Bigot Florist Hides Behind ‘Christian’ Beliefs, Refuses To Serve LGBTQ Americans Despite Judge’s Orders (VIDEO)


A florist in Washington state has decided that her personal beliefs are higher than the law. Barronelle Stutzman, the owner of Arlene’s Flowers, was sued when she refused to do the flower arrangements for a same-sex wedding. Now, the court has offered her a settlement, which included an agreement not to discriminate in the future. She rejected that, saying that accepting the settlement was like being Judas (the man who betrayed Jesus for 30 pieces of silver).

In a video published by the Alliance Defending Freedom, Stutzman said that the decision not to do Robert Ingersoll’s wedding was difficult. He was a longtime customer of hers, and she considered him a friend. She respectfully told him that she couldn’t do it because of her faith, and the story spread on social media. According to the video, Washington’s attorney general saw the story on social media, and filed suit.

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What Stutzman, and other florists and bakers in her position have done, though, is put across the following message: “We do weddings. We do all kinds of weddings. We just don’t do weddings for your kind.” This is a major difference that the people supporting these businesses just don’t seem to see. It’s not like the hypothetical kosher butcher who won’t sell ham in his shop. That’s something he doesn’t provide to anybody. He’s not saying, “Oh yes, I do ham. I just don’t do ham for your kind.” Under the law, that isn’t discrimination.

Bill Chandler, on Viral Buzz, had the following statements on religious freedom in his article about Stutzman:

Little by little, they are stripping us of any thought we might have, or any difference of opinion. This is our religious freedom at stake.

If you are forced to separate your faith from your life, your religious freedom ceases to exist.

Your offer reveals that you don’t really understand me or what this conflict is all about. It’s about freedom, not money.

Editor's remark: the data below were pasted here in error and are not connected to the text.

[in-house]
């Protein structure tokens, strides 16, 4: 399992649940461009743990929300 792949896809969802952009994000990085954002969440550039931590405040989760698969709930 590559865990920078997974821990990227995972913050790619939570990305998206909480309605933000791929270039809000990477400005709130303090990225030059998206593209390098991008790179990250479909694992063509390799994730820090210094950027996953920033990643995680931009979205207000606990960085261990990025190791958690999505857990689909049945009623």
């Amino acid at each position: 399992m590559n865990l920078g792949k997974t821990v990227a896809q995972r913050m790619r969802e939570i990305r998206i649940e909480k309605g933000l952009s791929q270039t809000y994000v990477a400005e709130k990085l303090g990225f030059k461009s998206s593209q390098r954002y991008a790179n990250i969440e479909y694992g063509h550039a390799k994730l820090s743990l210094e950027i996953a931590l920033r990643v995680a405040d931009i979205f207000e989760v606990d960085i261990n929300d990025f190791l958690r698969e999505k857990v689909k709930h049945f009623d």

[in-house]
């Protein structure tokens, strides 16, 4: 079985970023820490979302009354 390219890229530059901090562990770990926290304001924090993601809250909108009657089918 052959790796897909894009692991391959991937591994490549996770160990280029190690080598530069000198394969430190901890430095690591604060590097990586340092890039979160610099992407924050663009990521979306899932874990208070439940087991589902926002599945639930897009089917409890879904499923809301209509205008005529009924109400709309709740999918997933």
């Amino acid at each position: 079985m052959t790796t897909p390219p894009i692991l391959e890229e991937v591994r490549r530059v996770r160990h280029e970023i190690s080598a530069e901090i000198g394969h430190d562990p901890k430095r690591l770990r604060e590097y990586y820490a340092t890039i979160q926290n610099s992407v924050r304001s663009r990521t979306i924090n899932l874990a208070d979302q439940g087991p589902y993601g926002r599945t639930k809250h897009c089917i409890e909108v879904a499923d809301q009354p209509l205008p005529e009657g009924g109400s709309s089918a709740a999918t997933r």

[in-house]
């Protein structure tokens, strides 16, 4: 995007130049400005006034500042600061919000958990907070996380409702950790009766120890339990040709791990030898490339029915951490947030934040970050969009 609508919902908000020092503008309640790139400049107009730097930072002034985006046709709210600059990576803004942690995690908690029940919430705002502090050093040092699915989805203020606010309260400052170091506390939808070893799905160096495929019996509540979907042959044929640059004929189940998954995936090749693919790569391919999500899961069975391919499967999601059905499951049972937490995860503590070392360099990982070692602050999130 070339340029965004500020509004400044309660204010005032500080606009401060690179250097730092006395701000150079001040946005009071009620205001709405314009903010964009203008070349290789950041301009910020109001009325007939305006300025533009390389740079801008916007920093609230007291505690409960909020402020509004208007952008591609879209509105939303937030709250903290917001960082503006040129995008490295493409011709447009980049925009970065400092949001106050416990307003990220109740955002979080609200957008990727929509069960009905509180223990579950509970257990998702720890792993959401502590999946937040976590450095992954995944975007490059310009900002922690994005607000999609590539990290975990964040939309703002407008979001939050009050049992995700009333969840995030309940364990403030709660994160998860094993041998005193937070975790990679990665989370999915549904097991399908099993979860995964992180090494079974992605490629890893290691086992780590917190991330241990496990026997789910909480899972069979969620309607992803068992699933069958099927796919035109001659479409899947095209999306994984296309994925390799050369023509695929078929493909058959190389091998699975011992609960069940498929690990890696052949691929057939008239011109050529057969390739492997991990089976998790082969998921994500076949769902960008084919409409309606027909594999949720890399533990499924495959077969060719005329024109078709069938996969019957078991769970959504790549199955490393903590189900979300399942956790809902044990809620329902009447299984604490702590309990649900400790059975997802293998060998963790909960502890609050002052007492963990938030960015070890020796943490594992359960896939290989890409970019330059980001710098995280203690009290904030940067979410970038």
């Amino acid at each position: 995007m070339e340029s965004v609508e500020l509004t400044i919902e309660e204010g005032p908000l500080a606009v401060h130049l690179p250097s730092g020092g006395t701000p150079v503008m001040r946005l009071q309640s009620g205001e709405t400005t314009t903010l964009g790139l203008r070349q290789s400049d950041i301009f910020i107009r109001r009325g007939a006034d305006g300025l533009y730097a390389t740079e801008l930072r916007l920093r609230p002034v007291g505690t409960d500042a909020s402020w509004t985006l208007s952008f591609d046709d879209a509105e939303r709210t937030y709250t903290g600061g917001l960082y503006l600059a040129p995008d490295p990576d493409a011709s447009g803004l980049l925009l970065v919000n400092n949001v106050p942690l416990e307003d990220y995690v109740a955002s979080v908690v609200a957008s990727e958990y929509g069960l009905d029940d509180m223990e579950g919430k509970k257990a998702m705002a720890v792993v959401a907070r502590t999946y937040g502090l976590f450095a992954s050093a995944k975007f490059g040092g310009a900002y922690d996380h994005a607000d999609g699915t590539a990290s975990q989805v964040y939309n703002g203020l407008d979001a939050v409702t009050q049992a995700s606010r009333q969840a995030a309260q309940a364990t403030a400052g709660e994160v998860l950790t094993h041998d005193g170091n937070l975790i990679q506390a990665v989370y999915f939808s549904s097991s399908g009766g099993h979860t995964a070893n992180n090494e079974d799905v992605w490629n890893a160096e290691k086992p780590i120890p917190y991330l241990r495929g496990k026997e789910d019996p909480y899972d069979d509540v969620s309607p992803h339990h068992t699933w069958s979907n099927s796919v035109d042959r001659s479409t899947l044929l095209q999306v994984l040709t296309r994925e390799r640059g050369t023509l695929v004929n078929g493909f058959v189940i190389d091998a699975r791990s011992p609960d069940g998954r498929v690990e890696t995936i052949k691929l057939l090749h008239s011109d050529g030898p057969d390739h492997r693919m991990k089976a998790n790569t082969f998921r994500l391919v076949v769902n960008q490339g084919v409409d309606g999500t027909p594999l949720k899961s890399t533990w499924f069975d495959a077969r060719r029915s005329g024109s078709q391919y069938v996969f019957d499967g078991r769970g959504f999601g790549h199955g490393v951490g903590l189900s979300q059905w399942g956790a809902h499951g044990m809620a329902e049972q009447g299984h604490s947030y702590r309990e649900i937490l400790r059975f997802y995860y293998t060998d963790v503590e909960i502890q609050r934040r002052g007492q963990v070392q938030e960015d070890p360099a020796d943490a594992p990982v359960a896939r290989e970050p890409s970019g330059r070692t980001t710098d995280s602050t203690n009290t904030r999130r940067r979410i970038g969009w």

One has to wonder what Stutzman’s opinion would be if this were a Jewish florist, or a Muslim florist, or a florist of any other faith, refusing to do flower arrangements for a certain wedding they disagreed with. What if the couple to whom this hypothetical florist refused service was Christian? What would she say then? What would she say if this hypothetical florist refused service to her because of their faith?

We also have Kristen Waggoner, Stutzman’s attorney from the Alliance Defending Freedom, saying things like:

This is about marriage. It’s not about bigotry.

That’s like all the racist white people out there who love saying, “I’m not a racist! Some of my best friends are black!” Yes, Ingersoll was a close, personal friend of Stutzman, and was a very good customer of hers. That doesn’t mean she isn’t bigoted. Believing that marriage should only happen between one man and one woman is inherently bigoted.

Then you have the people who are crying “CHRISTIAN PERSECUTION!” over this, and naming all the things that the ruling against Stutzman could do. On CNN, Denny Burk, a professor of biblical studies at the religious Boyce College, said:

We are witnessing a shift in our society — a shift which inevitably leads to Christians being treated as pariahs at every level of our national life.

Yes, we are witnessing a shift, but it’s a shift towards putting Christianity under the same restrictions by which everyone of every other faith must abide here. Why should Christianity be exempt from these restrictions, when we’re not a Christian nation?

In the end, these cases highlight a sad double standard we have here. It’s not about “persecuting Christians,” which is happening elsewhere in the world, but not here. It’s about Christians realizing that they’re losing their place of privilege in a society that increasingly believes no religion should receive special treatment. In a country founded on religious freedom, we either subject everyone to the same restrictions on their freedom of faith, or we allow everyone of every faith in existence to shove those faiths down everyone else’s throats. We can’t have both.

It’s simple: If you own a secular business (which a florist is), then you are subject to anti-discrimination laws. Your faith does not put you above the law. If Barronelle Stutzman refused to do flower arrangements for weddings, period, she’d have a real case here. The attorney general wouldn’t have noticed anything out of the ordinary. If the couple decided to sue anyway, it’s entirely likely that any lawyer to whom they went would have said, “She doesn’t do weddings. She said so. Her business policy says so. What makes yours so special that you have to force her to provide a service to you that she doesn’t provide to anybody?”

Instead, she said, “I do weddings. I just don’t do weddings for people like you.” That’s illegal, regardless of faith. This is not persecuting Christians. This is telling Christians they must abide by the same laws and restrictions as everyone else. End of story.

Watch Stutzman’s comments below:

[youtube http://www.youtube.com/watch?v=MDETkcCw63c?rel=0&w=560&h=315]

 

Featured image via video screen capture

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